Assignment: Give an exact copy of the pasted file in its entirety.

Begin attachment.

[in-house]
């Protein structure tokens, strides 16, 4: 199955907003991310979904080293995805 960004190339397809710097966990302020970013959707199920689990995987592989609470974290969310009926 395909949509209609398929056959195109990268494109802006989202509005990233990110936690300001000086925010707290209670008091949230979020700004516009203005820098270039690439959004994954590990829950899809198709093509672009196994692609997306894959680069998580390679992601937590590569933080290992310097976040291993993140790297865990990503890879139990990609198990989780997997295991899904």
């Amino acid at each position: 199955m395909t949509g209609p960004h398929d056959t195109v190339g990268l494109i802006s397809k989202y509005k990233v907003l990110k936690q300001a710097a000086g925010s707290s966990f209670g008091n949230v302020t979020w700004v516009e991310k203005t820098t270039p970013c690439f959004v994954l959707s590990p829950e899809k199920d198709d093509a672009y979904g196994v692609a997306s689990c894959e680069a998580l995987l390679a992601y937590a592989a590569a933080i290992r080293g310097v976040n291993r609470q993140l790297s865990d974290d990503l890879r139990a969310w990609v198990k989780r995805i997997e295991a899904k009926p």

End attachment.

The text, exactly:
[in-house]
């Protein structure tokens, strides 16, 4: 199955907003991310979904080293995805 960004190339397809710097966990302020970013959707199920689990995987592989609470974290969310009926 395909949509209609398929056959195109990268494109802006989202509005990233990110936690300001000086925010707290209670008091949230979020700004516009203005820098270039690439959004994954590990829950899809198709093509672009196994692609997306894959680069998580390679992601937590590569933080290992310097976040291993993140790297865990990503890879139990990609198990989780997997295991899904």
């Amino acid at each position: 199955m395909t949509g209609p960004h398929d056959t195109v190339g990268l494109i802006s397809k989202y509005k990233v907003l990110k936690q300001a710097a000086g925010s707290s966990f209670g008091n949230v302020t979020w700004v516009e991310k203005t820098t270039p970013c690439f959004v994954l959707s590990p829950e899809k199920d198709d093509a672009y979904g196994v692609a997306s689990c894959e680069a998580l995987l390679a992601y937590a592989a590569a933080i290992r080293g310097v976040n291993r609470q993140l790297s865990d974290d990503l890879r139990a969310w990609v198990k989780r995805i997997e295991a899904k009926p």